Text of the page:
Class Notes: The Black Feminist Politics Of Pleasure

Screen Shot 2013-01-23 at 3.03.42 PMHey Racializens!

I am still at Stanford (and will be until June.) But I am bringing back an old tradition of doing class notes on some of these ideas.


Joan Morgan, hip-hop feminism pioneer, has been moving her work into conversations around pleasure and sexual politics. Jeff Chang, hip-hopper-about-town and the head of Stanford’s Institue for Diversity in the Arts, asked Joan if she’d like the be the artist in residence for WinterQuarter. Joan agreed and then developed a class called “The Pleasure Principle: A Post-Hip Hop Search for a Black Feminist Politics of Pleasure.”

The Course

“The Pleasure Principle: A Post-Hip Hop Search for a Black Feminist Politics of Power” (CSRE127B) will explore the various articulations of a politics of pleasure in black feminist thought. We will examine classic black feminist texts on respectability politics, the erotic, hip-hop feminism, and dancehall culture, geared toward helping students develop a critical lens for interrogating depictions of black female sexuality and articulations of pleasure in popular culture. Examples include “The Cosby Show,” “Sex in the City,” “Girlfriends,” “Basketball Wives,” “Real Housewives of Atlanta,” “Pariah,” as well as the works of Beyonce, Rihanna, Nicki Minaj, Tanya Stephens, and Lady Saw.

The course will culminate with multimedia student-produced texts that represent their own articulations of a politics of pleasure. Students will discuss their ideas as part of a campus-wide symposium that will include a panel of black feminist scholars/thinkers who are also deeply invested in theorizing a politics of pleasure and creating safe erotic spaces for black and brown bodies.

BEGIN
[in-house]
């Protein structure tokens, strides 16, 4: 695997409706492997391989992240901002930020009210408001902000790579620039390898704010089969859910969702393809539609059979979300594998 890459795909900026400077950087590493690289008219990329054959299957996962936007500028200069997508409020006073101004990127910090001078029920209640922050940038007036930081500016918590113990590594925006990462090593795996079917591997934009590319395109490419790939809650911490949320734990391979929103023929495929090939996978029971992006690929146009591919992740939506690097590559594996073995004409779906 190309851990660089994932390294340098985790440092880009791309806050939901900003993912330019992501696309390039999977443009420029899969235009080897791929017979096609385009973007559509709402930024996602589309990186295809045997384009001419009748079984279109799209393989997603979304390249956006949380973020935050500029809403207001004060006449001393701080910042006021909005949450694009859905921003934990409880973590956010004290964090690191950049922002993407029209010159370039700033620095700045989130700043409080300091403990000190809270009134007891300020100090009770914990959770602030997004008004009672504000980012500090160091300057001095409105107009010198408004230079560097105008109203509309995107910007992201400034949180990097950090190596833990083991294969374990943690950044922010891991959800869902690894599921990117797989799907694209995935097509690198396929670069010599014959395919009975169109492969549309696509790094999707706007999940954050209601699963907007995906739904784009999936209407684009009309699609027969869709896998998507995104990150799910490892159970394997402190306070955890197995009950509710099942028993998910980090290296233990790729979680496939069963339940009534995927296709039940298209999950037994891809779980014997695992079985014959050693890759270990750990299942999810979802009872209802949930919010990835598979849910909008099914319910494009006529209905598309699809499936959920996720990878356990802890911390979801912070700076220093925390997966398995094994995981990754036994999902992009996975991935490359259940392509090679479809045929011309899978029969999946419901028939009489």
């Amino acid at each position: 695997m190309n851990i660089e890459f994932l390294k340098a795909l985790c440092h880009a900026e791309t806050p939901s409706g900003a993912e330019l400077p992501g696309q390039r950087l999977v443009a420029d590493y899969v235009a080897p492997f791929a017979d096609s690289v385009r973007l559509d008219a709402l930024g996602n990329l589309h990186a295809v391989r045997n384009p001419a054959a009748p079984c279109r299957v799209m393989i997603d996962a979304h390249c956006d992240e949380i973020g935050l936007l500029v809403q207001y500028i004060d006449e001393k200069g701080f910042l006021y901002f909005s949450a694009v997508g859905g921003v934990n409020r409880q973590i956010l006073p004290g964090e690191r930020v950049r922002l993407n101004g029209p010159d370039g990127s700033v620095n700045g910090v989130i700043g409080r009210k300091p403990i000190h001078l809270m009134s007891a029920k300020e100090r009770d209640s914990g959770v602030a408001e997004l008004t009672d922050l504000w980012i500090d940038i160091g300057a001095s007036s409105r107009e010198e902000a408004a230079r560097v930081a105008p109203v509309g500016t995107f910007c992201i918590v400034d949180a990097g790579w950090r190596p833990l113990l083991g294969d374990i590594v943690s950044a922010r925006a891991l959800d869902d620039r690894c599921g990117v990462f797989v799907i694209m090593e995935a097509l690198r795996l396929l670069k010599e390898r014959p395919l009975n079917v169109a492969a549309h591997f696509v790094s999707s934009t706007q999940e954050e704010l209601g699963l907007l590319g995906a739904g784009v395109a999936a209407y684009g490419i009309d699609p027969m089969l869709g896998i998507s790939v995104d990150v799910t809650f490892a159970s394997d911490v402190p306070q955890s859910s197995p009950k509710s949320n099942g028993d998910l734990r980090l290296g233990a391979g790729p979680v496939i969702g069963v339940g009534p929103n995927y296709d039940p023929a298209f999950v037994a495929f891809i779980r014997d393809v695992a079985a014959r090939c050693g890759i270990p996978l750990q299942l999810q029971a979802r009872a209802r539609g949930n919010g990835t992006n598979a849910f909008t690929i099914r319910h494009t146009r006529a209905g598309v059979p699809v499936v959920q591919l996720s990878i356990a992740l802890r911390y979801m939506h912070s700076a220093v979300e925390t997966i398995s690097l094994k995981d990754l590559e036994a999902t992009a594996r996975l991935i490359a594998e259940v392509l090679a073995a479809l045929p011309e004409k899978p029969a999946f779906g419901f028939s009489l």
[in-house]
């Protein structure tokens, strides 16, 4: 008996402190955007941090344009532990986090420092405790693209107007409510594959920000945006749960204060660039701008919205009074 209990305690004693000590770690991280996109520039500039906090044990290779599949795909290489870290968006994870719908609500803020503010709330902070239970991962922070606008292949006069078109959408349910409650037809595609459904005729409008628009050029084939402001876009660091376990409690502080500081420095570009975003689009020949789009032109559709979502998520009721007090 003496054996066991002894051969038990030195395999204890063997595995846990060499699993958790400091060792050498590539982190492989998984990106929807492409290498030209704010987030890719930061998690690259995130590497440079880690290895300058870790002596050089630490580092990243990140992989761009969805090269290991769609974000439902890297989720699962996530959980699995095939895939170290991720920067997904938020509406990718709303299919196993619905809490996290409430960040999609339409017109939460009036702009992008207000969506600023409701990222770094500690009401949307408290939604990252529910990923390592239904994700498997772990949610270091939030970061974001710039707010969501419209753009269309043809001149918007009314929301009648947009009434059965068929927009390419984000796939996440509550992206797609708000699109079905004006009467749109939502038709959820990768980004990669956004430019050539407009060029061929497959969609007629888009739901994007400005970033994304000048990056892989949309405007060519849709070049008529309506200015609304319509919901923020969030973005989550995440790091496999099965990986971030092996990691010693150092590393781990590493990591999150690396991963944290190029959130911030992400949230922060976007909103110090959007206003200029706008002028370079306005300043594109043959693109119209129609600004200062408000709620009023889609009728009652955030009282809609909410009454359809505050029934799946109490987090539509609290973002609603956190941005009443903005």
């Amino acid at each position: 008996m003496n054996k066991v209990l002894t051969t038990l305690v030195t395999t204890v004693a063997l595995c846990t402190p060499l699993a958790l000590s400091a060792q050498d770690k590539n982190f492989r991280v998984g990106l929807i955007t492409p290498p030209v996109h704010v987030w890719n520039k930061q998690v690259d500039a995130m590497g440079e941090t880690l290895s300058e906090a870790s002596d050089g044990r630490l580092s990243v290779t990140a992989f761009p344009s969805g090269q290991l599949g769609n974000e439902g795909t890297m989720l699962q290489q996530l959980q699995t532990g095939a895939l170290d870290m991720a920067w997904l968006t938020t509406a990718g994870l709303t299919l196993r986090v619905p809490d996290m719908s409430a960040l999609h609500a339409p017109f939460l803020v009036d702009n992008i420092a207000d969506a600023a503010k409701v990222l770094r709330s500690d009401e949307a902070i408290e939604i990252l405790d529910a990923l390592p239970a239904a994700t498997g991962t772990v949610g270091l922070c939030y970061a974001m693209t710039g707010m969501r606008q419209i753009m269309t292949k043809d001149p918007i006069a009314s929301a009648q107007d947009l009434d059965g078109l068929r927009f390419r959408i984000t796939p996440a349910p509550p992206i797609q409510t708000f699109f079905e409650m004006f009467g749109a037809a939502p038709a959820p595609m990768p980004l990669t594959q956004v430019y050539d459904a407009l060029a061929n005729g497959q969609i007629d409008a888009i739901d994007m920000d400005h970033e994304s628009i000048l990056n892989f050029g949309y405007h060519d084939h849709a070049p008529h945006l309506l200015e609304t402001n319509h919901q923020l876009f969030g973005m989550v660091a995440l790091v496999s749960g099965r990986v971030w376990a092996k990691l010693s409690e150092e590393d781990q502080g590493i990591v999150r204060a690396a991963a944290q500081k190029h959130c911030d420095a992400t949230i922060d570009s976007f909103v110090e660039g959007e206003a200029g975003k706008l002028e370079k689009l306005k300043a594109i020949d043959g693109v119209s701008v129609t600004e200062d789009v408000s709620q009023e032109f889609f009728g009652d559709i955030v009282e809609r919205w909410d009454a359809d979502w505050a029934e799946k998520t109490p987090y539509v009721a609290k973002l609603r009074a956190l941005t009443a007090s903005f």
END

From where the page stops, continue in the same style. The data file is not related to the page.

Twitter #PleasurePolitics

I’ve been livetweeting the course, and will continue to do so each Wednesday at 2:15 PM PT. Here are a few of the most popular tweets from last week:

"Columbus has landed on La Isla, gun and dick in hand."

No one seems like they are enjoying the sex on Girls.  But do they even know what they want?

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Screen Shot 2013-02-04 at 12.07.30 AM

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Selected Themes and Readings

Blackouts: Erasure, “Deviants” and Undesirables

READ/WATCH: E. Frances White, “The Evidence of Things Not Seen: The Alchemy of Race and Sexuality”, Dark Continent of Our Bodies: Black Feminism and the Politics of Respectability (151-184)
Tavia Nyong’o, “The Night’s Eye: Almagation, Respectability and Shame”, The Amalgamation Waltz (69-102)
Hill, “Black Women’s Love Relationships” (149-172)
“No If, Ands, Or Butts” Sex in the City, Season 3 *
“Boy Interrupted” Sex in the City, Season 6 Episode 10 *

Response Paper #4:
Both “Sex in the City” and the “Nightline” specials were social phenomena among black female viewers. Using White and Nyong’o reflections on absence, erasure, and respectability and Hill’s on relationships, think about how the ways the videos speak to the existing narrative on black women. How would a politics of pleasure begin to “talk back”? What would say?

WEEK SIX: (2/13)
Thiefing Sugar: Pleasure and The (Im)Possible Pt.1

Last Response Paper #5:
At this point in the semester, we are beginning to (re)frame the narrative on pleasure. Being mindful of the Griffin piece and the other theoretical works prior, discuss how pleasure functions in both “Wench” and the “Scandal” episode. What possibilities do they offer (or lack) for a politics of pleasure?

WEEK SEVEN: (2/20)
Queered Possibilities

WEEK EIGHT: (2/27)
PT 1 Sex Work, Pleasure and The Ratchet – Guest Lecture by Dr. Treva B. Lindsey

WEEK NINE: (3/6)
Rude Gyal Feminisms and Diasporic Possibilities

Hope you join us!

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  • disqus_jgyrjbICxu

    Is there anyway to post course handouts online?